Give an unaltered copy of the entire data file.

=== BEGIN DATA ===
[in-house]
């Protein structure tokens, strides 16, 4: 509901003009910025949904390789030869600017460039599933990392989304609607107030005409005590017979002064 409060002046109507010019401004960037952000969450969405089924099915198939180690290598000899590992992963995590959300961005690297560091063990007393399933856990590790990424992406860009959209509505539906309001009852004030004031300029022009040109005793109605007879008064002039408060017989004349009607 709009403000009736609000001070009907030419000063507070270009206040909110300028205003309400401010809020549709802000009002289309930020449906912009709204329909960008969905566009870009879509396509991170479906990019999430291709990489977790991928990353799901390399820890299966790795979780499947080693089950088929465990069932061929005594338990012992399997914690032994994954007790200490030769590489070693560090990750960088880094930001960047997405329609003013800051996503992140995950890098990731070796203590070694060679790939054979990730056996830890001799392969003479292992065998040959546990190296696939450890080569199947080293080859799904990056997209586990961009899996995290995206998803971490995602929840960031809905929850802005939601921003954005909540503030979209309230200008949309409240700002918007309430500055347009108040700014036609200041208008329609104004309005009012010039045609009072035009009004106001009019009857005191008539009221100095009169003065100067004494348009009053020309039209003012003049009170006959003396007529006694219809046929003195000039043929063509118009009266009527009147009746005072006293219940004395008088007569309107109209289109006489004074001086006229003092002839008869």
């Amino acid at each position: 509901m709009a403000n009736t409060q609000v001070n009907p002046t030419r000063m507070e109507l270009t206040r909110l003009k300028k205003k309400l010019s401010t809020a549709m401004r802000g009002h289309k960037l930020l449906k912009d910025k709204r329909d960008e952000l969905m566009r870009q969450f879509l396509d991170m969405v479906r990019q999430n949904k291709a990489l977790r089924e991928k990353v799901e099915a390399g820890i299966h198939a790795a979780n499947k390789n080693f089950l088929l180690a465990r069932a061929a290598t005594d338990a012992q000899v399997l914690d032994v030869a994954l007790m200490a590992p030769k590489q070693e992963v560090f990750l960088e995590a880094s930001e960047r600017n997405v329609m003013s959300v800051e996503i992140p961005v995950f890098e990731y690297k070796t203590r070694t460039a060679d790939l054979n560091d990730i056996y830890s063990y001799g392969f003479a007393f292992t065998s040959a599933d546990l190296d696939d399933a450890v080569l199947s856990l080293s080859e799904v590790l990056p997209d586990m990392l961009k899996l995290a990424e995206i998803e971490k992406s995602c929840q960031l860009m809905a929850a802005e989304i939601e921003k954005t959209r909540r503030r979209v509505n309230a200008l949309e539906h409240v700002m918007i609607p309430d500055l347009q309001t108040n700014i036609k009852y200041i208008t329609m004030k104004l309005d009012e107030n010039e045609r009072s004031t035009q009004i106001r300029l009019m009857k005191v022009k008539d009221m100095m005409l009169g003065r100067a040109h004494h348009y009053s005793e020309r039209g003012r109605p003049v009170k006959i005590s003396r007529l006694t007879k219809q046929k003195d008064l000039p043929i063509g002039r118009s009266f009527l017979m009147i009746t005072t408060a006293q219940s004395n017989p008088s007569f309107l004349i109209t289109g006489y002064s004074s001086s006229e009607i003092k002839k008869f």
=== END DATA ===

[in-house]
């Protein structure tokens, strides 16, 4: 509901003009910025949904390789030869600017460039599933990392989304609607107030005409005590017979002064 409060002046109507010019401004960037952000969450969405089924099915198939180690290598000899590992992963995590959300961005690297560091063990007393399933856990590790990424992406860009959209509505539906309001009852004030004031300029022009040109005793109605007879008064002039408060017989004349009607 709009403000009736609000001070009907030419000063507070270009206040909110300028205003309400401010809020549709802000009002289309930020449906912009709204329909960008969905566009870009879509396509991170479906990019999430291709990489977790991928990353799901390399820890299966790795979780499947080693089950088929465990069932061929005594338990012992399997914690032994994954007790200490030769590489070693560090990750960088880094930001960047997405329609003013800051996503992140995950890098990731070796203590070694060679790939054979990730056996830890001799392969003479292992065998040959546990190296696939450890080569199947080293080859799904990056997209586990961009899996995290995206998803971490995602929840960031809905929850802005939601921003954005909540503030979209309230200008949309409240700002918007309430500055347009108040700014036609200041208008329609104004309005009012010039045609009072035009009004106001009019009857005191008539009221100095009169003065100067004494348009009053020309039209003012003049009170006959003396007529006694219809046929003195000039043929063509118009009266009527009147009746005072006293219940004395008088007569309107109209289109006489004074001086006229003092002839008869």
């Amino acid at each position: 509901m709009a403000n009736t409060q609000v001070n009907p002046t030419r000063m507070e109507l270009t206040r909110l003009k300028k205003k309400l010019s401010t809020a549709m401004r802000g009002h289309k960037l930020l449906k912009d910025k709204r329909d960008e952000l969905m566009r870009q969450f879509l396509d991170m969405v479906r990019q999430n949904k291709a990489l977790r089924e991928k990353v799901e099915a390399g820890i299966h198939a790795a979780n499947k390789n080693f089950l088929l180690a465990r069932a061929a290598t005594d338990a012992q000899v399997l914690d032994v030869a994954l007790m200490a590992p030769k590489q070693e992963v560090f990750l960088e995590a880094s930001e960047r600017n997405v329609m003013s959300v800051e996503i992140p961005v995950f890098e990731y690297k070796t203590r070694t460039a060679d790939l054979n560091d990730i056996y830890s063990y001799g392969f003479a007393f292992t065998s040959a599933d546990l190296d696939d399933a450890v080569l199947s856990l080293s080859e799904v590790l990056p997209d586990m990392l961009k899996l995290a990424e995206i998803e971490k992406s995602c929840q960031l860009m809905a929850a802005e989304i939601e921003k954005t959209r909540r503030r979209v509505n309230a200008l949309e539906h409240v700002m918007i609607p309430d500055l347009q309001t108040n700014i036609k009852y200041i208008t329609m004030k104004l309005d009012e107030n010039e045609r009072s004031t035009q009004i106001r300029l009019m009857k005191v022009k008539d009221m100095m005409l009169g003065r100067a040109h004494h348009y009053s005793e020309r039209g003012r109605p003049v009170k006959i005590s003396r007529l006694t007879k219809q046929k003195d008064l000039p043929i063509g002039r118009s009266f009527l017979m009147i009746t005072t408060a006293q219940s004395n017989p008088s007569f309107l004349i109209t289109g006489y002064s004074s001086s006229e009607i003092k002839k008869f």